Subject: Re: UBC status
To: None <firstname.lastname@example.org>
From: Chuck Silvers <email@example.com>
Date: 10/02/1999 10:31:52
On Fri, Oct 01, 1999 at 09:22:47AM -0700, Eduardo E. Horvath wrote:
> On Thu, 30 Sep 1999, Chuck Silvers wrote:
> > a page being on the inactive list implies that it has no pmap mappings,
> > which isn't really want you want for cached regular file data. or by
> > "buffer-cache pages" do you mean just metadata, which is all that will
> > be in the buffer cache in the post-UBC world?
> I was mostly thinking about the data pages. What would those pages be
> mapped into? The way file I/Os currently work is that a page is read into
> the buffer cache and then the requested section of data (probably not page
> aligned) is copied in/out of the requesting process' data space. Has that
> changed with UBC?
yes. with UBC, regular file data is not stored in the buffer cache at all.
rather it is stored in the "page cache", which refers to memory managed
by the vm system rather than by the vfs_bio routines. some important points
to note are:
1. buffer cache pages are always mapped and always wired, whereas page cache
pages are usually not wired and do not have to be mapped to retain their
2. buffer cache pages are grouped into "struct buf"s and managed together,
whereas page cache pages are managed individually as "struct vm_page"s.
3. the buffer cache and the page cache do not compete for memory at all,
ie. a page belonging to the buffer cache will never be stolen for use
in the page cache, and vice versa.
there are no doubt more important bits but that's all I can think of right now.
note that mmap() file mappings (of which executable images are an especially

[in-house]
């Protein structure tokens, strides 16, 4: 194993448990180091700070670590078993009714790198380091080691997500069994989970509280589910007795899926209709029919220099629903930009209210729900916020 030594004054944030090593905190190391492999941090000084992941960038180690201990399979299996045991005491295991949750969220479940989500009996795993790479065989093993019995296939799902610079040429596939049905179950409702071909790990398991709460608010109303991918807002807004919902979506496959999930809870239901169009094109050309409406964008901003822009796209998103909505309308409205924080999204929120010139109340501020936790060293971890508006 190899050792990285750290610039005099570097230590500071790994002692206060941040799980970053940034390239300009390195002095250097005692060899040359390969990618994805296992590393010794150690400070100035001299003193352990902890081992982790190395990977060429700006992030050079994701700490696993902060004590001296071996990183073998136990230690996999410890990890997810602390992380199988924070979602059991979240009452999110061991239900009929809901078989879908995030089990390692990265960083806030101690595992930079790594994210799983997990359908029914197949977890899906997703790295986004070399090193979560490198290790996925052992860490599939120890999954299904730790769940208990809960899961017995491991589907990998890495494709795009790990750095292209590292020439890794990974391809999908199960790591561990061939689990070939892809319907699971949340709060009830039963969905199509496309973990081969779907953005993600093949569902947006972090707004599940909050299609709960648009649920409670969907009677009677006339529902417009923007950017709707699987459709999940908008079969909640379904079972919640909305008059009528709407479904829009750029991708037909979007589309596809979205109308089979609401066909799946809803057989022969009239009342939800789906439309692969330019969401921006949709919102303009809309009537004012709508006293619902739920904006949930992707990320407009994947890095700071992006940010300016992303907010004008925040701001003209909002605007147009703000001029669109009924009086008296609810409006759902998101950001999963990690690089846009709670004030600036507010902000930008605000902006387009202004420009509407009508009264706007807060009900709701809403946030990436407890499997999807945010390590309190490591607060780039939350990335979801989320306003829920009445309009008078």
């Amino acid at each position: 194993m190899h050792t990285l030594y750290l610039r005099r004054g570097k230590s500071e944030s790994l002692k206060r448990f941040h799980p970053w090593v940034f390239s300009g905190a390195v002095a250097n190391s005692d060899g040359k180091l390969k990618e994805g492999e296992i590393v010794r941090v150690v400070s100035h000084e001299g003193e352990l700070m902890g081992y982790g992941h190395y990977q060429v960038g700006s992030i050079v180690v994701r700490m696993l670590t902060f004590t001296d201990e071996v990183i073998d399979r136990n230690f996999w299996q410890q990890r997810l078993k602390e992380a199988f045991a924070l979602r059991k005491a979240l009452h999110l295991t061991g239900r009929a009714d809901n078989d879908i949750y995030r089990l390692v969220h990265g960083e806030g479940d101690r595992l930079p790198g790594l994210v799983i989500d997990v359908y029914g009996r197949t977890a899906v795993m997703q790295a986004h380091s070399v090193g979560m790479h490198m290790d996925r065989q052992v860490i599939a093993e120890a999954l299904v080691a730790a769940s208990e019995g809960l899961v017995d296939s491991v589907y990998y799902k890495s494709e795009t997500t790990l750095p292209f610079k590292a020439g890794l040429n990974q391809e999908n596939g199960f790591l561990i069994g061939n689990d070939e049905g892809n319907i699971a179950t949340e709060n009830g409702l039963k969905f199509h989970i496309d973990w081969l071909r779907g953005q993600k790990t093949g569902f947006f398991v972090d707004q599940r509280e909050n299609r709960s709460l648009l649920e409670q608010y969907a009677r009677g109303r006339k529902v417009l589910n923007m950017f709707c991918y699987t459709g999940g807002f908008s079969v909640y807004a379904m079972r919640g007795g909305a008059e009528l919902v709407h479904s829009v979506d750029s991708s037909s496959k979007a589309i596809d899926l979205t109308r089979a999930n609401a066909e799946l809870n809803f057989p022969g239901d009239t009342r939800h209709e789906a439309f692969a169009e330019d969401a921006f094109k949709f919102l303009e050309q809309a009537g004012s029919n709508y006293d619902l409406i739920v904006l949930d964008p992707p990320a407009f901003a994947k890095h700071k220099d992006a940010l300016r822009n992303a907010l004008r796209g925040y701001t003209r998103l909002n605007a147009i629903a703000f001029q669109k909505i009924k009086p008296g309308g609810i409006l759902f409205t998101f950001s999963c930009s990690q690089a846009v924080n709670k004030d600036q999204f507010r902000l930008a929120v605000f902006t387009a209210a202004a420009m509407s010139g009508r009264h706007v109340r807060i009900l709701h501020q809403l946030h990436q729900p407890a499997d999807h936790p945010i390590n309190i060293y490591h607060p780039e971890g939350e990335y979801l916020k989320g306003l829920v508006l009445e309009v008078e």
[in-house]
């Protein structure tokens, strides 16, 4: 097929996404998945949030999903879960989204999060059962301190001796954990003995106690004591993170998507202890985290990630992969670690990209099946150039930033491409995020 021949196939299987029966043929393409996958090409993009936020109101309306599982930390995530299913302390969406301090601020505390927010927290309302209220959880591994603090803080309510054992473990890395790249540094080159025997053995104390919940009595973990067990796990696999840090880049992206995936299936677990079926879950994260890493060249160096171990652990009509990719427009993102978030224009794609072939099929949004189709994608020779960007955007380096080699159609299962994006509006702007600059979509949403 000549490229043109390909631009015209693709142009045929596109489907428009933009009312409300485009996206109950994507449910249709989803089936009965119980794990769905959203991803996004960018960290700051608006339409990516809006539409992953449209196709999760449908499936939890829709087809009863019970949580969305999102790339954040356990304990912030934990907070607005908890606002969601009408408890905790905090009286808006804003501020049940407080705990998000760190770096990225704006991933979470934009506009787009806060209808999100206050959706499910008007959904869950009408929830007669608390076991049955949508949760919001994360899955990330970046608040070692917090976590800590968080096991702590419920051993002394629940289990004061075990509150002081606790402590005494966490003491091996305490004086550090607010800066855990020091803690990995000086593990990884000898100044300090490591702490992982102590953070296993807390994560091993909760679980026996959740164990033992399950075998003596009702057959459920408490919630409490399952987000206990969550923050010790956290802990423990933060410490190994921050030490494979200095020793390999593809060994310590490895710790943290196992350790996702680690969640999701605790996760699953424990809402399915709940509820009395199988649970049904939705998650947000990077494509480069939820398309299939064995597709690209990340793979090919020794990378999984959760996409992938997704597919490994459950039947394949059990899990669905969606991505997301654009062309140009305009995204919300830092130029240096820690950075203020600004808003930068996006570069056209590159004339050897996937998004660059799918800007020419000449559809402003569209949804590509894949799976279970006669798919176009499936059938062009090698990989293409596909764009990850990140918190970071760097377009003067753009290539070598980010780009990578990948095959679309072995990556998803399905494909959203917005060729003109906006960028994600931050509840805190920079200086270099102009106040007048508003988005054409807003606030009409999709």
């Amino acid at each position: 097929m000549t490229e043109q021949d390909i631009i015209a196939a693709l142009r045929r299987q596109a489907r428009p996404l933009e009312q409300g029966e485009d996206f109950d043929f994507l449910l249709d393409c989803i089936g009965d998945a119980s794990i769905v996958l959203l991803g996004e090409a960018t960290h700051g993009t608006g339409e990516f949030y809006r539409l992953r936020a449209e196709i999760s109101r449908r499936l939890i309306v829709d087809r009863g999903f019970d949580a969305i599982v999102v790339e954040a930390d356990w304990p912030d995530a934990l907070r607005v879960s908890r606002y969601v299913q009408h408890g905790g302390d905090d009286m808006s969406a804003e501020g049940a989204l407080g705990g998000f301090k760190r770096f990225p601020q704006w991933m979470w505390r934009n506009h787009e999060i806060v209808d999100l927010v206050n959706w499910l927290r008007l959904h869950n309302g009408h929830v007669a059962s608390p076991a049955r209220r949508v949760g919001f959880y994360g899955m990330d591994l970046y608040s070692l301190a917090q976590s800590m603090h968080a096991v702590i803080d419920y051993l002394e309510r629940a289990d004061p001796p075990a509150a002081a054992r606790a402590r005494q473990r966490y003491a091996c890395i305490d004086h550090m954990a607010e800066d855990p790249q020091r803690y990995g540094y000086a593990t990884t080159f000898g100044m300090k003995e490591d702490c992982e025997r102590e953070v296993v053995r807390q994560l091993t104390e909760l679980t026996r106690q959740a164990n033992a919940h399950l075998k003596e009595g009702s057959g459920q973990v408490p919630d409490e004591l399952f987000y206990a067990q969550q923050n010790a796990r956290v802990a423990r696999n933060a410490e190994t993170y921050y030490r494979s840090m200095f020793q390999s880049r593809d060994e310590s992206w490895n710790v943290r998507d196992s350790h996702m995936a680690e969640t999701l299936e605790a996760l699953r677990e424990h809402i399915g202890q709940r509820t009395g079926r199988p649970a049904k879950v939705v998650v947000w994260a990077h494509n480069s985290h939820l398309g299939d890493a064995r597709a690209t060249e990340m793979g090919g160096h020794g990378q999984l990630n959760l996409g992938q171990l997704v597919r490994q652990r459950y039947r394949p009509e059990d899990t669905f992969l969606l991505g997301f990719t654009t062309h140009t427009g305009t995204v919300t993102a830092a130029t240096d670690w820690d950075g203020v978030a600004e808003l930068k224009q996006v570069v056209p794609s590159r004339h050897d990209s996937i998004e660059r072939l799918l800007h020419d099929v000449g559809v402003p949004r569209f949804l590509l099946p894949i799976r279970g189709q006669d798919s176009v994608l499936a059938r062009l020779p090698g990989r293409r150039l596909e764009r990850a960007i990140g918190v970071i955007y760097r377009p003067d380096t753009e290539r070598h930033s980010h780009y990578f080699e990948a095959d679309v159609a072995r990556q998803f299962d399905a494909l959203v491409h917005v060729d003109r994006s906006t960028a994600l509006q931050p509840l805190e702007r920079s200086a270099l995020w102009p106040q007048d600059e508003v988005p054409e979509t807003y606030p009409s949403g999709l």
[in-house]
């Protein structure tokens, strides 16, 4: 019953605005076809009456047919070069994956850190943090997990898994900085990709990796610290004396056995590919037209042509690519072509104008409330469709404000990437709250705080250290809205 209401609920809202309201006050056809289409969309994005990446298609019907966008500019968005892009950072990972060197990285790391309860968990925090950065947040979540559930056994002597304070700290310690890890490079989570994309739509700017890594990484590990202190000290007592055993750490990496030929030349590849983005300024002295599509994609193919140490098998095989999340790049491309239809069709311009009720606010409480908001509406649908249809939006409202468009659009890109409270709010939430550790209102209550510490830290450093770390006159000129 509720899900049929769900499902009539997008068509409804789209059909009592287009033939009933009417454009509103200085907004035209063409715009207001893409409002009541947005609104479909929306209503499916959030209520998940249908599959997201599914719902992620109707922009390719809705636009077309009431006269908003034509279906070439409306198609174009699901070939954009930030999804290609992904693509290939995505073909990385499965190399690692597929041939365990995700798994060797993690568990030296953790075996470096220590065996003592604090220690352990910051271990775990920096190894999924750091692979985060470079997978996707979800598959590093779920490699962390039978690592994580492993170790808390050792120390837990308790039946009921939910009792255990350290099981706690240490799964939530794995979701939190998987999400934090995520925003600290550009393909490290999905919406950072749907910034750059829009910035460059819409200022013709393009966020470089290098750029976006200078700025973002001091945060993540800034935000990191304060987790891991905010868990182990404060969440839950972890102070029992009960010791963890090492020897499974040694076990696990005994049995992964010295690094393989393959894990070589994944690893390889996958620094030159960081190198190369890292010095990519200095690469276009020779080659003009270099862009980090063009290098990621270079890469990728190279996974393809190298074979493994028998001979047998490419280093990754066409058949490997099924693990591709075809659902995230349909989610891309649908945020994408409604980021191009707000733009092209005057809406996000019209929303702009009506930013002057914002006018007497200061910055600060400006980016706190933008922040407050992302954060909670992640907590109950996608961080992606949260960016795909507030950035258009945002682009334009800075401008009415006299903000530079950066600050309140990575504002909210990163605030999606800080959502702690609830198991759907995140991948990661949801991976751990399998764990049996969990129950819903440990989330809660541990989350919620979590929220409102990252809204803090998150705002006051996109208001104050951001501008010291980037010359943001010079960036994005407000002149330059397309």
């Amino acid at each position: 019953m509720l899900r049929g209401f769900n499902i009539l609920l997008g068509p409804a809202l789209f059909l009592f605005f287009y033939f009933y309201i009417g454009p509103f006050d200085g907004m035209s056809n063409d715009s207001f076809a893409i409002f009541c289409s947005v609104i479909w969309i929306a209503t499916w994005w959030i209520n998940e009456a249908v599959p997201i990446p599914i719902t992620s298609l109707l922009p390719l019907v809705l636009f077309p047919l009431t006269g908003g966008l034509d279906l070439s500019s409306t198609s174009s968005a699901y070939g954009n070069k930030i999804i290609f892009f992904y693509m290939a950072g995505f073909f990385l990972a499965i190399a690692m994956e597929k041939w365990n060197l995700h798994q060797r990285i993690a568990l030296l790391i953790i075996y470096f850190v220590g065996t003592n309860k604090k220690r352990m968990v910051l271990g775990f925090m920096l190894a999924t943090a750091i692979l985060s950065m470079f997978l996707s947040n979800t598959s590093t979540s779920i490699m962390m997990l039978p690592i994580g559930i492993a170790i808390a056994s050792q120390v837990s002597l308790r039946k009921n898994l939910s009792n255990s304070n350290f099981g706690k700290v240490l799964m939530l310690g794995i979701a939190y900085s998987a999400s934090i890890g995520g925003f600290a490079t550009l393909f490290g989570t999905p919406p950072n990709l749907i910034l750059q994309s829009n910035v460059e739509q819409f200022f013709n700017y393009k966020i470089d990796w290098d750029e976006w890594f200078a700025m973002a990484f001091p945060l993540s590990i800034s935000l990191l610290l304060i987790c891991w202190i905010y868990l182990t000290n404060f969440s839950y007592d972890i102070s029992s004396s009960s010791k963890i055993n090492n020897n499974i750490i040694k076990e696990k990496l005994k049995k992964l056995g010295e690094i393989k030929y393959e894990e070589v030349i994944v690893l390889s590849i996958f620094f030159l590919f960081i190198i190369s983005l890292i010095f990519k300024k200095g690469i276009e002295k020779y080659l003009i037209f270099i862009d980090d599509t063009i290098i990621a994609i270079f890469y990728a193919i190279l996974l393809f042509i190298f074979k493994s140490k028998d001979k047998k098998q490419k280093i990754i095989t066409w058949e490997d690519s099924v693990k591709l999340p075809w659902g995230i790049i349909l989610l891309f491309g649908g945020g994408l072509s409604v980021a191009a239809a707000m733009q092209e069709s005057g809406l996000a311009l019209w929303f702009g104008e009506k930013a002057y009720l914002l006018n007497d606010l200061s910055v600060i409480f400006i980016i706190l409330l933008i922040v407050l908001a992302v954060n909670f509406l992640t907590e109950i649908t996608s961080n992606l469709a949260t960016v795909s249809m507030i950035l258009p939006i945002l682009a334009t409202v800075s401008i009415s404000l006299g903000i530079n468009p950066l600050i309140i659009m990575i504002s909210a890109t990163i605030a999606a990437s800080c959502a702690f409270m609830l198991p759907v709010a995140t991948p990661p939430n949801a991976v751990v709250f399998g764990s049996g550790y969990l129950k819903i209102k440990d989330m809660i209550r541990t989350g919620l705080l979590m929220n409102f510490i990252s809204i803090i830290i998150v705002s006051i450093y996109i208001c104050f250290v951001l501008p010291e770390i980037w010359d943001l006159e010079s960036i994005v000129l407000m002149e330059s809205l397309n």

interesting kind) need for their pages to remain mapped long enough for
the application to access the data, and preferably until the application
is entirely done accessing that page, which may be a long long time in the
> I would expect you still want to do the copy and map both the destination
> and target into the kernel for simplicity. But once the copy is complete
> there is no reason to leave the page mapped in. In fact, it would be best
> to unmap it immediately and put it on the inactive list at that point.
> Otherwise you rely on the page scanner, which will not distinguish between
> buffer cache pages and process pages.
why would we want to reuse a vnode page that was just accessed before an
anonymous page which happens to still be on the active list but hasn't
been accessed for hours? that's an implication of deactivating vnode
> > furthermore, the inactive list wants to contain at most 1/3 of RAM,
> > but we'd like to allow using nearly all of RAM for cached file data
> > in the case where the demand for other types of pages is low.
> You want "to allow using nearly all of RAM for cached file data" only in
> the case where there is no other good use for that RAM. The problem seen
right, but how do we determine whether or not there is a better use
for the memory?
> in the past with unified buffer caches is that heavy use of the buffer
> cache will cause sleeping processes to be paged or swapped out. Then
> these processes take a long time to fault their working sets back in.
> This causes significant performance problems, especially on interactive
> systems. Consider what happens if you run a `find' command to hunt for
> some file on the machine which causes your browser and your X server and
> your window manager get paged out and replaced with filesystem data. You
> really don't want this to happen.
yes, I understand this problem. consider the flip side of this:
you want to repeatedly access the same file data in application that doesn't
use much anonymous memory, such as grep'ing for a string in a large file.
if possible you'd like the entire file to be cached in memory, otherwise
each time you read thru the file it will have to be read from disk.
the goal is to find a way to accomodate both of these behaviours.